RH + O2 + NADPH + H+ → ROH + H2O + NADP+

Many hydroxylation reactions (insertion of hydroxyl groups) use CYP enzymes, but many other hydroxylases exist. Alpha-ketoglutarate-dependent hydroxylases also rely on an Fe=O intermediate but lack hemes. Methane monooxygenase, which converts methane to methanol, are non-heme iron-and iron-copper-based enzymes.[7]


The "Fe(V) intermediate" at the bottom left is a simplification: it is an Fe(IV) with a radical heme ligand.



The active site of cytochrome P450 contains a heme-iron center. The iron is tethered to the protein via a cysteine thiolate ligand. This cysteine and several flanking residues are highly conserved in known P450s, and have the formal PROSITE signature consensus pattern [FW] - [SGNH] - x - [GD] - {F} - [RKHPT] - {P} - C - [LIVMFAP] - [GAD].[8] In general, the P450 catalytic cycle proceeds as follows:

Catalytic cycle

  1. Substrate binds in proximity to the heme group, on the side opposite to the axial thiolate. Substrate binding induces a change in the conformation of the active site, often displacing a water molecule from the distal axial coordination position of the heme iron,[9] and changing the state of the heme iron from low-spin to high-spin.[10]
  2. Substrate binding induces electron transfer from NAD(P)H via cytochrome P450 reductase or another associated reductase,[11] converting Fe(III) to Fe(II).
  3. Molecular oxygen binds to the resulting ferrous heme center at the distal axial coordination position, initially giving a dioxygen adduct similar to oxy-myoglobin.
  4. A second electron is transferred, from either cytochrome P450 reductase, ferredoxins, or cytochrome b5, reducing the Fe-O2 adduct to give a short-lived peroxo state.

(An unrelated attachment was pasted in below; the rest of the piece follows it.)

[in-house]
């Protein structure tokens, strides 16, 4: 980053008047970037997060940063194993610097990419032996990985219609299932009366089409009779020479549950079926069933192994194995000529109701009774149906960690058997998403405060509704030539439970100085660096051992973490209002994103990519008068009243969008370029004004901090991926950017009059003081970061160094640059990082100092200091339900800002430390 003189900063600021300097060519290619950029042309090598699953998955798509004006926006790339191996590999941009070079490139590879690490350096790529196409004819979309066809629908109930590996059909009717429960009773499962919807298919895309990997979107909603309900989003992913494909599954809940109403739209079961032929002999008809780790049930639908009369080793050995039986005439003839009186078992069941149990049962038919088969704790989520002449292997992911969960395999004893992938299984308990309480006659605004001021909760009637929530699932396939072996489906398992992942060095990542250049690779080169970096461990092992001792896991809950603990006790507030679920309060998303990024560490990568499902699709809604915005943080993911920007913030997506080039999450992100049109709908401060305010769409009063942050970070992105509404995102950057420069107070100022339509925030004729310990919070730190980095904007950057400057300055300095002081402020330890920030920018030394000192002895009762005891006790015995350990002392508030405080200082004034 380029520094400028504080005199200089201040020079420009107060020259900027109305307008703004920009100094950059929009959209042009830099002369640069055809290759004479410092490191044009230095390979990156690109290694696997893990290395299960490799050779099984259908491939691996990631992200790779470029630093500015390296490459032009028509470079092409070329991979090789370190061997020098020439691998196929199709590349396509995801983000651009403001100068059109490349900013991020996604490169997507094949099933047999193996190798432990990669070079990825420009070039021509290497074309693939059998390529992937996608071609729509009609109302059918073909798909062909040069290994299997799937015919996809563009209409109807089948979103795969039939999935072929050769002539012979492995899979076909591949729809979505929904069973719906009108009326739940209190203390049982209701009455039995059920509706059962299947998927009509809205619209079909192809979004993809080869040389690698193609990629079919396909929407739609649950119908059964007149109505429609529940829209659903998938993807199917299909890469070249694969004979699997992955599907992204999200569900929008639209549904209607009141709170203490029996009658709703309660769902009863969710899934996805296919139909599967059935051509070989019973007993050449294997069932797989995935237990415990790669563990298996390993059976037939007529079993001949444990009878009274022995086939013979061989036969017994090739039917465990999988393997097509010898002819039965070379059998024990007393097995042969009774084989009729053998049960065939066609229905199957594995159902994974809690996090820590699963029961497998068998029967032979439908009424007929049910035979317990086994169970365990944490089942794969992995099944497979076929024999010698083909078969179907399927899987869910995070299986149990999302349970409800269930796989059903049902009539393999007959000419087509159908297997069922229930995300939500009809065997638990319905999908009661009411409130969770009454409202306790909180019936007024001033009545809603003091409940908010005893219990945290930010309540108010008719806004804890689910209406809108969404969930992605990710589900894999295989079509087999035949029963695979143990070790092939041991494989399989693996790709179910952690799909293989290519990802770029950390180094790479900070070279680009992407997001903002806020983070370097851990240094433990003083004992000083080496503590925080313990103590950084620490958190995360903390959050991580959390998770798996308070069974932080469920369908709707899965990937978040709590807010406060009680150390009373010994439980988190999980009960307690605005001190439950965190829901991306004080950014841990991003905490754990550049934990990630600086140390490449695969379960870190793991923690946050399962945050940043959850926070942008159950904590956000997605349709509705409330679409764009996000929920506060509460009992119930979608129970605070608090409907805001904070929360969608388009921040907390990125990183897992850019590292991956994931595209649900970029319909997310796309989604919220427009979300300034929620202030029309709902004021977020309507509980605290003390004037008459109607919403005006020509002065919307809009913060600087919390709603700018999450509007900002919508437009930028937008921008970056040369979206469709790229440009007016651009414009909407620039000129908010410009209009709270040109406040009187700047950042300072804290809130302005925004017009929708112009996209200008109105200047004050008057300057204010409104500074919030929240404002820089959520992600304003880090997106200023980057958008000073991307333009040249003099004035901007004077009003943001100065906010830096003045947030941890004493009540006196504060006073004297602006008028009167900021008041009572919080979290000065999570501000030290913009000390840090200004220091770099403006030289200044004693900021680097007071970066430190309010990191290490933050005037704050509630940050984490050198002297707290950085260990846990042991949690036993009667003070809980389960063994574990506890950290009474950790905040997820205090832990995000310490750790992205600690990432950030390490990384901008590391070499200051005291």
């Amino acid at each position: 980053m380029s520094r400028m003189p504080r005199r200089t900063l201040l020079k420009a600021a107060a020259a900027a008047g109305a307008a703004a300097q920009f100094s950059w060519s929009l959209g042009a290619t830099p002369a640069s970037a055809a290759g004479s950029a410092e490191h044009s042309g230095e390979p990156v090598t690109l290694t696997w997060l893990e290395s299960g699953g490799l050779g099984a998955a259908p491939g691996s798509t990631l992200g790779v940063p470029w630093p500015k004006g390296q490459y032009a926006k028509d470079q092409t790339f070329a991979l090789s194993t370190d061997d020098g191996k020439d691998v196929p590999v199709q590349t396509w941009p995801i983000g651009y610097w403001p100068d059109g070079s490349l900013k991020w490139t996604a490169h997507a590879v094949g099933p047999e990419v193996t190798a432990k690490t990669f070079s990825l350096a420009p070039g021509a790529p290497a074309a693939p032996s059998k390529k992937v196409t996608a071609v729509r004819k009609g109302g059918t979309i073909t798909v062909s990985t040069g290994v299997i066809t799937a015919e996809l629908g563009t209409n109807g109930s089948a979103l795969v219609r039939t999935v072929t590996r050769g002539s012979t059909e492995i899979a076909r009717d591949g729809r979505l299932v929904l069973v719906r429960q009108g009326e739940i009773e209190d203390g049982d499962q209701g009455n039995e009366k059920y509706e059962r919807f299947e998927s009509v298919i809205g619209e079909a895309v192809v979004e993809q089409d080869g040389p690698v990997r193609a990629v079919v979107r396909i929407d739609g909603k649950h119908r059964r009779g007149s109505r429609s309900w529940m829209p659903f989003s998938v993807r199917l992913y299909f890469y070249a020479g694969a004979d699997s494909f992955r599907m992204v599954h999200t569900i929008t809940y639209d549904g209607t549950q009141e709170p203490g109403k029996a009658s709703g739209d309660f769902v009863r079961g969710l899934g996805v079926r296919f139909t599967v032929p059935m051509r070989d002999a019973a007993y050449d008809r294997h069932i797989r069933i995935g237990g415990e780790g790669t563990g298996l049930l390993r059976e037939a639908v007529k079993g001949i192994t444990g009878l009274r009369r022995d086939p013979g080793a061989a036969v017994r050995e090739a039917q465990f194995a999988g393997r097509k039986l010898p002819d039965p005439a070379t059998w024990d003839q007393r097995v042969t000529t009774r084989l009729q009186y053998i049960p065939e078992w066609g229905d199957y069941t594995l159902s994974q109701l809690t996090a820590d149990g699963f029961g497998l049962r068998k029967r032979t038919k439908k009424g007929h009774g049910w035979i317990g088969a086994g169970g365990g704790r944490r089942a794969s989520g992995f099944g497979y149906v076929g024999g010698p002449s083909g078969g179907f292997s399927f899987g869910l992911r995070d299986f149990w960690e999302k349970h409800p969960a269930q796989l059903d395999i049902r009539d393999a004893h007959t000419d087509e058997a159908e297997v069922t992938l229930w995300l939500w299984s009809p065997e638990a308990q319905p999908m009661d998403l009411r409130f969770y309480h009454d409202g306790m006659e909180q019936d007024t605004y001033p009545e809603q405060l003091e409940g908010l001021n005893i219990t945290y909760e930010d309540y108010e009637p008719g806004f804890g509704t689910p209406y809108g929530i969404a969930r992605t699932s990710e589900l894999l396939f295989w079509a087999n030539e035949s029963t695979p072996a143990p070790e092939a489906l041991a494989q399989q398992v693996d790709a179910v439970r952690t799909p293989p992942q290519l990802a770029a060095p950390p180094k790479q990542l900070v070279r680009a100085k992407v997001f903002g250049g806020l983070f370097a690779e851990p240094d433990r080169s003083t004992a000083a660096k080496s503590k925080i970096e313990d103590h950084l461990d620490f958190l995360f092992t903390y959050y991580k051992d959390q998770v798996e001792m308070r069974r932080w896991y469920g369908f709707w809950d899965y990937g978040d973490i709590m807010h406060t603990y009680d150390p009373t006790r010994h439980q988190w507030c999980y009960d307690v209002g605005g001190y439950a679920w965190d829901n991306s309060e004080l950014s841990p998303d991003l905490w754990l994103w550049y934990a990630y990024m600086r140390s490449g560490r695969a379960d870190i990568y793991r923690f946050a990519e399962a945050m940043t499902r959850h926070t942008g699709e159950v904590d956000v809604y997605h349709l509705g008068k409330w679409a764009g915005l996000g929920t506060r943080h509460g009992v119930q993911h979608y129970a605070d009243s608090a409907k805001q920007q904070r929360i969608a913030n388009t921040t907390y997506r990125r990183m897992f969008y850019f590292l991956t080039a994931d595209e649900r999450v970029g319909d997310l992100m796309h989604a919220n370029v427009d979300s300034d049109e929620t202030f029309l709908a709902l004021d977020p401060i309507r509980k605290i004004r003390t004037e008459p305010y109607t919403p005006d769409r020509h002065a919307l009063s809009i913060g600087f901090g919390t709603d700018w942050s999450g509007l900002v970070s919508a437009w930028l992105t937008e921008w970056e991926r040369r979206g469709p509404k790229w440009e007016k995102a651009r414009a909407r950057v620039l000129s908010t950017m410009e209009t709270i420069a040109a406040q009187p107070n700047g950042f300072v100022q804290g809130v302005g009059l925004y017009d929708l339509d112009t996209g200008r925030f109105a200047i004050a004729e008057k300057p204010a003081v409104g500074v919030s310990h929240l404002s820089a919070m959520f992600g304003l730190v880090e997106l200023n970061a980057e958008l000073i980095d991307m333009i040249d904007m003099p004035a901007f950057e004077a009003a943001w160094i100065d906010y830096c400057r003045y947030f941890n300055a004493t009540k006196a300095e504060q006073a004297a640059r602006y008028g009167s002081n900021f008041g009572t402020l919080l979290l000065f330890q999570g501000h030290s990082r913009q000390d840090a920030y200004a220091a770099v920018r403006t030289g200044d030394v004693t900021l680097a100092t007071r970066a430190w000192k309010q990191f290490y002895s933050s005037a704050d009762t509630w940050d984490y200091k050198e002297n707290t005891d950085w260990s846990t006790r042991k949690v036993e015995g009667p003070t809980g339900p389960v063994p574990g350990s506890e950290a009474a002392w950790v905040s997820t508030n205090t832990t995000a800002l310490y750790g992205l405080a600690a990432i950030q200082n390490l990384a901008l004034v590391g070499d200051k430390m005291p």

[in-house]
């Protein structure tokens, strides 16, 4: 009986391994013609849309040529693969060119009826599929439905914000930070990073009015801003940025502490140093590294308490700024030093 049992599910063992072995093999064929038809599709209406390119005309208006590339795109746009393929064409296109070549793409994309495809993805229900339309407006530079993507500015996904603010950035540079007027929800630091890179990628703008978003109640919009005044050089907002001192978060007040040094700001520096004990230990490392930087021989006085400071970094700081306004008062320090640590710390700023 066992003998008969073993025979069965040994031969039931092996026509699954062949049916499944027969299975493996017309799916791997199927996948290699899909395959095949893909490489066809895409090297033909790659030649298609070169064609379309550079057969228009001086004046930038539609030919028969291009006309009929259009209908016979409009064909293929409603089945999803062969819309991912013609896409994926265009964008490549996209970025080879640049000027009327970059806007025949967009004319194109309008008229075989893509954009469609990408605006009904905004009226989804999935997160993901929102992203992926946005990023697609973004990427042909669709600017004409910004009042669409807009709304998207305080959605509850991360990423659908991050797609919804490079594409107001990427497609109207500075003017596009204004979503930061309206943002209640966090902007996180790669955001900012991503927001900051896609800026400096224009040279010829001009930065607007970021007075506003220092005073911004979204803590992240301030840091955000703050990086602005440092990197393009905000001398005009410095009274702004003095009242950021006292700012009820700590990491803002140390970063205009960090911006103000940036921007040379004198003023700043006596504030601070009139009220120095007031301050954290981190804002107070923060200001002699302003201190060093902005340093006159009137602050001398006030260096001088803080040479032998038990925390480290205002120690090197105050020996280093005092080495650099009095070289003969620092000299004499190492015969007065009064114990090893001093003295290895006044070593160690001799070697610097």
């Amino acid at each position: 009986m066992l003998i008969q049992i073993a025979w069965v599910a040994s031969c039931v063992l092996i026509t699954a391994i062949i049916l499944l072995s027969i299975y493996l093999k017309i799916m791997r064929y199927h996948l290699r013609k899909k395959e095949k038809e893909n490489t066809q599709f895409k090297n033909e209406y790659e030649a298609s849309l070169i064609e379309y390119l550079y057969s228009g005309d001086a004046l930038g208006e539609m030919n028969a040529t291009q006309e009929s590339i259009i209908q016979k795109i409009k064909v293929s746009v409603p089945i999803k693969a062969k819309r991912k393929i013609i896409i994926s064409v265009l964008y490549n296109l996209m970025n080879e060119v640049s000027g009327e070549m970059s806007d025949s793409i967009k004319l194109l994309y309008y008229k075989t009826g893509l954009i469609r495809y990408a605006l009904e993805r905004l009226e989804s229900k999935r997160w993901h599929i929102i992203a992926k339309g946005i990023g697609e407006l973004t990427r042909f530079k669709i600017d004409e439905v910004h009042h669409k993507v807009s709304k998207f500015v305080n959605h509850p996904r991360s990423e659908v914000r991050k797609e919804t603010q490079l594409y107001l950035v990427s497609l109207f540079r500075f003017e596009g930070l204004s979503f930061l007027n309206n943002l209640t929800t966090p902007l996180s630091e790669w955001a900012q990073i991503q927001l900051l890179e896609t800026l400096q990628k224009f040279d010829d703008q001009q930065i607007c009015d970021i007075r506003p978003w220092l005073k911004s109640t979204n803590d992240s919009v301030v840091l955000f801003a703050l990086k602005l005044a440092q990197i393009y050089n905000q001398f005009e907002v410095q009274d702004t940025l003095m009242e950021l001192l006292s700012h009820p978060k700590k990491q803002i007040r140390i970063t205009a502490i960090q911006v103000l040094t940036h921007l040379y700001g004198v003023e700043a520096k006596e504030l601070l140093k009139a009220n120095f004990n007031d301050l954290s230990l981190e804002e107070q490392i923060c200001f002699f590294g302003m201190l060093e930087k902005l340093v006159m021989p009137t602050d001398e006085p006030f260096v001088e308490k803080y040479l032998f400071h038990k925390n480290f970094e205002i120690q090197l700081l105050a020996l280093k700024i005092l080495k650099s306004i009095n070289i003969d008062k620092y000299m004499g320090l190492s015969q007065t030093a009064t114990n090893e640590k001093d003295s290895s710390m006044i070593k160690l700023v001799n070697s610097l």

5. The peroxo group formed in step 4 is rapidly protonated twice, releasing one molecule of water and forming the highly reactive species referred to as P450 Compound 1 (or just Compound I). This highly reactive intermediate was isolated in 2010,[12] P450 Compound 1 is an iron(IV) oxo (or ferryl) species with an additional oxidizing equivalent delocalized over the porphyrin and thiolate ligands. Evidence for the alternative perferryl iron(V)-oxo[9] is lacking.[12]
  6. Depending on the substrate and enzyme involved, P450 enzymes can catalyze any of a wide variety of reactions. A hypothetical hydroxylation is illustrated. After the hydroxylated product has been released from the active site, the enzyme returns to its original state, with a water molecule returning to occupy the distal coordination position of the iron nucleus.
Oxygen rebound mechanism utilized by cytochrome P450 for conversion of hydrocarbons to alcohols via the action of "compound I", an iron(IV) oxide bound to a heme radical cation.
  1. An alternative route for mono-oxygenation is via the "peroxide shunt" (path "S" in figure). This pathway entails oxidation of the ferric-substrate complex with oxygen-atom donors such as peroxides and hypochlorites.[13] A hypothetical peroxide "XOOH" is shown in the diagram.

Mechanistic details, including the oxygen rebound mechanism, have been investigated with synthetic analogues, consisting of iron oxo heme complexes.[14]



Binding of substrate is reflected in the spectral properties of the enzyme, with an increase in absorbance at 390 nm and a decrease at 420 nm. This can be measured by difference spectroscopies and is referred to as the "type I" difference spectrum (see inset graph in figure). Some substrates cause an opposite change in spectral properties, a "reverse type I" spectrum, by processes that are as yet unclear. Inhibitors and certain substrates that bind directly to the heme iron give rise to the type II difference spectrum, with a maximum at 430 nm and a minimum at 390 nm (see inset graph in figure). If no reducing equivalents are available, this complex may remain stable, allowing the degree of binding to be determined from absorbance measurements in vitro[13] C: If carbon monoxide (CO) binds to reduced P450, the catalytic cycle is interrupted. This reaction yields the classic CO difference spectrum with a maximum at 450 nm. However, the interruptive and inhibitory effects of CO varies upon different CYPs such that the CYP3A family is relatively less affected.[15][16]